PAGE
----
Eczema And Psoriasis


Eczema, psoriasis, Chronic Rashes, and their relationship to Candida albicans

Skin Problems

This page is based on Dr. Bruce Semon’s clinical experience and research. This page discusses how yeast can affect skin conditions, including psoriasis, eczema, and rashes. For detailed explanations, including an more case studies, and how you can treat these skin conditions–we recommend that you read An Extraordinary Power to Heal. Dr. Semon is available to see patients and for consultation. For more information about his medical practice, call 1-877-332-7899, or click here.

The following is a description of a woman with severe generalized itching whose symptoms were treated by safe effective therapy of a change of food choices described in our books An Extraordinary Power to Heal and Feast Without Yeast:4 Stages to Better Health and the non-absorbed anti-yeast medicine nystatin. I explain how to take nystatin in An Extraordinary Power to Heal. After the case, a brief explanation of why this treatment works is presented. I explain how yeast causes skin problems and how you can treat it thoroughly in An Extraordinary Power to Heal.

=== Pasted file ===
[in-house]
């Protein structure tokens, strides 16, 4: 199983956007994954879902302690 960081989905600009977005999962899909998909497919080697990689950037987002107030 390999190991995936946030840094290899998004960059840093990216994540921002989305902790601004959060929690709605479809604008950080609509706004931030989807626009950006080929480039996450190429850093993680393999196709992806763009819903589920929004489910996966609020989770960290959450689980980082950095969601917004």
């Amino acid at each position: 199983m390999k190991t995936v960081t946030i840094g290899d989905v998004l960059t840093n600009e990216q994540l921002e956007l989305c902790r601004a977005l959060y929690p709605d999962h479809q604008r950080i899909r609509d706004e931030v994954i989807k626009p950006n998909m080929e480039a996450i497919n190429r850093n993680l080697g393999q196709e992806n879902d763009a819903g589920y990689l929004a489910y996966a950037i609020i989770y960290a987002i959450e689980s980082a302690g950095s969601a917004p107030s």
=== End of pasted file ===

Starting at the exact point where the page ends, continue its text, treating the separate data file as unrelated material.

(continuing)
A case of severe generalized itching treated with anti-yeast therapy

Joan, 54, came to me and told me she had generalized itchiness on her neck, arms and chest. This itchiness went back to her childhood and had worsened four years previously. She had had eczema as a child. At the time of the visit she also had itchy eyes and eyelids. She had scaling of her scalp at the back, and inflammation of the skin of her elbows, upper chest and at the waistline of her back. She had seborrhea (fatty secretions on the skin). She was using a tar shampoo to control scaling. She had low energy, but this had improved some. She had been tried on homeopathy for one year but nothing had helped the itchy skin. Four years previously she had received a small amount of nystatin and some itching on her back had cleared. In addition she had hay fever and fibrous breasts. She was having hot flashes. She had used oral contraceptive pills in her late thirties and she had used antibiotics throughout her life. She was not taking any medications.